The heat exchangers are arranged so that counter flow operation is achieved. Isolation, drain valves, and air vents have been installed to allow for easy back flushing and maintenance on the heat exchangers.

Solar Domestic Hot Water

The solar collectors are connected to one D4T28L4 DTL Series Tube and Shell Heat Exchanger located in the mechanical room. This heat exchanger is in parallel with the space heating heat exchanges. The solar collectors are connected to the shell side of the heat exchanger. The water flows through the tube side. The heat exchanger is installed vertically to allow the water to thermosyphon into a 100 IG storage tank. A temperature control with motorized valve has been installed to allow proper operation.

Solar system Major Component List:

• 34 – G32-P 4’ x 8’ Grid Solar Collectors (Thermo Dynamics Ltd.)
• 3 - P118330 Solar Pumps™ (Thermo Dynamics Ltd.)
• 3 – PV30 Photovoltaic modules (BP Solar)
• 2 – D4T28L12 tube and Shell Heat Exchangers (Thermo Dynamics Ltd.)
• 1 – D4T28L4 Tube and Shell heat Exchanger (Thermo Dynamics Ltd.)
• 1 – TG454 Solar Storage tank, glass lined, 100 IG (Rheem)

Winter System Operation

The apparatus bay is to be maintained at 15°C. The solar system will deliver energy to the apparatus bay when ever available, independent of the thermostat. The thermostat will only control the operation of the auxiliary electric heater.
The Solar Pumps are controlled by the PV panels. When there is sufficient sunlight, approximately 100 W/m2, the pumps will begin to turn. The solar heat transfer fluid will flow to the three heat exchangers. When the temperature of the space heating heat exchangers reaches 80°F, the radiant floor AC circulator will be activated and will allow the solar energy to be transferred to the floor. This operation is independent of the wall thermostat. At the same time, the solar heat transfer fluid will flow through the domestic water heat exchanger causing the 100 IG tank to increase in temperature. A thermostat controls this operation and not allow the tank to exceed 55°C.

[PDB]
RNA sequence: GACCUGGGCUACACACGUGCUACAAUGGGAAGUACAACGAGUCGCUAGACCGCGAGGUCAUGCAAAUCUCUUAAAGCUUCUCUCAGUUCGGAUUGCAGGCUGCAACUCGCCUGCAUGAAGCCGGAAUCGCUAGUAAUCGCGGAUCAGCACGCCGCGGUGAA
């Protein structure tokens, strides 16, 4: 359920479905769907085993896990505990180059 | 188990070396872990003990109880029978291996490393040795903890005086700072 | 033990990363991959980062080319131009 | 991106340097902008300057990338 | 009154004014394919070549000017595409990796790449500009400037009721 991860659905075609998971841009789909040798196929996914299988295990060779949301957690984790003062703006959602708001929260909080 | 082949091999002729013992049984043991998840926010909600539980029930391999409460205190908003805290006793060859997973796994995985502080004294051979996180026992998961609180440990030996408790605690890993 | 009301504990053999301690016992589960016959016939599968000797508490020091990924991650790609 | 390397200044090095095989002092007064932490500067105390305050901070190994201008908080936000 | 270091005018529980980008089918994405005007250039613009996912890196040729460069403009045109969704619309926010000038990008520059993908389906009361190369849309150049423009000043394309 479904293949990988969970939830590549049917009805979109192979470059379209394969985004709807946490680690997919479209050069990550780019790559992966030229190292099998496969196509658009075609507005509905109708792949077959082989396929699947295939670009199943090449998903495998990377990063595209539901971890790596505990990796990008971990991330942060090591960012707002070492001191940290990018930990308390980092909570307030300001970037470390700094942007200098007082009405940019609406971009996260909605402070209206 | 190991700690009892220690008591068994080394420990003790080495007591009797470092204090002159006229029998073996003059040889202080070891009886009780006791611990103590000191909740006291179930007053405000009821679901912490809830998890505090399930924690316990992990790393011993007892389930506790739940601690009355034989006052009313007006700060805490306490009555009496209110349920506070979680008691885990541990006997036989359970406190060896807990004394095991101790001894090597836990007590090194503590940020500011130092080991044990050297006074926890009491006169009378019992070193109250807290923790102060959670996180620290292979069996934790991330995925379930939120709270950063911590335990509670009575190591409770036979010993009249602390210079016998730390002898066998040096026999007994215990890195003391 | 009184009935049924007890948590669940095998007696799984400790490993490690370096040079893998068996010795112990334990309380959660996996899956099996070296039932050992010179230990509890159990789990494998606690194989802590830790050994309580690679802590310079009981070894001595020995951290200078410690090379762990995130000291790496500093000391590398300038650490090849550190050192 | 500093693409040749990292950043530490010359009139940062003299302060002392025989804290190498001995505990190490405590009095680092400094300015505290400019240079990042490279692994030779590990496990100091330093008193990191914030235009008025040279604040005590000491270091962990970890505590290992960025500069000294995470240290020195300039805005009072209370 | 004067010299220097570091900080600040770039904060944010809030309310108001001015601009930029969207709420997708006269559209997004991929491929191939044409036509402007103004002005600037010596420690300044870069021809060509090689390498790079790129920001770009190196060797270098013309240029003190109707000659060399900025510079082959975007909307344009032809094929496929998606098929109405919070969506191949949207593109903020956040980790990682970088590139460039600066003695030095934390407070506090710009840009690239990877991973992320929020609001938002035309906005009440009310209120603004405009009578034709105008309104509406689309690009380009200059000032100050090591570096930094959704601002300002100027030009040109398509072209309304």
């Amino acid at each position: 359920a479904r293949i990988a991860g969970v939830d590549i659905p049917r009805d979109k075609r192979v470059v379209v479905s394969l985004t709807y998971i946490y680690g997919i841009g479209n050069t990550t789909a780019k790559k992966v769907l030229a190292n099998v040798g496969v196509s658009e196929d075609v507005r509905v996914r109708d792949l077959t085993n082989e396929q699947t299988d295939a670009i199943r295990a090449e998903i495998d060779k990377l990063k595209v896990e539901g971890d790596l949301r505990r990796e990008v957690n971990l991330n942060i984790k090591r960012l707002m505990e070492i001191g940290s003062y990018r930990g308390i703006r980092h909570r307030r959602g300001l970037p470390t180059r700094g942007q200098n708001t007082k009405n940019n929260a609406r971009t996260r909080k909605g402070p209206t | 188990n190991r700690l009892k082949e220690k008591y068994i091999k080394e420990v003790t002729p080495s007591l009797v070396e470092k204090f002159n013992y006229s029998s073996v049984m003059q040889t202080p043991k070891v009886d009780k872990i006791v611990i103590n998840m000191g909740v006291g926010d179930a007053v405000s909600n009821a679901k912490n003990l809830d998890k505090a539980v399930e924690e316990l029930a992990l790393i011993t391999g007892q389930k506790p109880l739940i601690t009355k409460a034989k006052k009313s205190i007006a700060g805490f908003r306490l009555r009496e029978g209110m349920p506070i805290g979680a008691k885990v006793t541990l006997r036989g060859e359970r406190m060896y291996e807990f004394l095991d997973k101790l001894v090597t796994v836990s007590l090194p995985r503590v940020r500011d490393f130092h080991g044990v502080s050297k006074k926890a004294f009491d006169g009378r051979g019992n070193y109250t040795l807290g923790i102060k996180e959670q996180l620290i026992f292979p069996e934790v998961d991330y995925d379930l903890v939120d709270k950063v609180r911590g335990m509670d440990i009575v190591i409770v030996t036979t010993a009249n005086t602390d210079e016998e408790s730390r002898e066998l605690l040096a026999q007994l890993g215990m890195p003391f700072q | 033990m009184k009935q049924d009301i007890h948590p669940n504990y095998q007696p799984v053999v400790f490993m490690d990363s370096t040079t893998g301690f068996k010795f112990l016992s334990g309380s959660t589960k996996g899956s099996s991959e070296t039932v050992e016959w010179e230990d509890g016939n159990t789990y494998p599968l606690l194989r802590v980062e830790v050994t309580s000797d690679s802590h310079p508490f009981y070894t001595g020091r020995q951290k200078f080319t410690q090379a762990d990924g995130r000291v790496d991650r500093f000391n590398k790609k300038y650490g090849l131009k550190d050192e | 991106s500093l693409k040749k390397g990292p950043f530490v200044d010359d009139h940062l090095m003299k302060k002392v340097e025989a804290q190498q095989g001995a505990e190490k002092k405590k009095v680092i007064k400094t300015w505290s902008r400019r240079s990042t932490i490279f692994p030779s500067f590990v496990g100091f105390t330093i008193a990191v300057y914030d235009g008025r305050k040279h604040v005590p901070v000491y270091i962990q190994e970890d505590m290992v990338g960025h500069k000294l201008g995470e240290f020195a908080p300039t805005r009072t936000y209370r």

Summer System Operation

On a typical summer day the angles of incidence on the solar collectors are very high, ranging from 90° to a minimum of 65°. Therefore the maximum solar radiation incident on the solar collectors on a clear, sunny day would be 560 W/m2. However, due to the high optical losses associated with the high angles of incidence, the solar collector absorber will only see about 400 W/m2, at a maximum, and stagnation temperatures will be relatively low. The temperature rise of the solar collector absorber plate, given stagnation conditions, is ΔT = GT (ta)/UL = 400 W/m2/4.0 W/m2·K = 100°C. Therefore, there should be no problems associated with shutting down the solar loop in the summer when temperatures inside the building are above a satisfactory level.


The solar heating system was started up at the beginning of November 2008. On November 24, 2008 the site was visited for a final inspection and commissioning. The system is installed in accordance with good engineering practices. At the time of inspection, the all three Solar Pumps were operating and the solar collectors were under full sun.

The flow rate in the solar loop was measured 30 L/min. The three solar pumps were running at 17 VDC, and each was drawing from 1.60 to 1.69 amperes from the PV modules. The glycol temperature to the solar collectors was 20°C and the return temperature was 45°C. This represents a heat delivery rate of 48 kW. The outside ambient temperature was -5°C. It was a cold but a very sunny day. This is 1.4 kW per collector and is typical of this time of year.


View photographs of the installation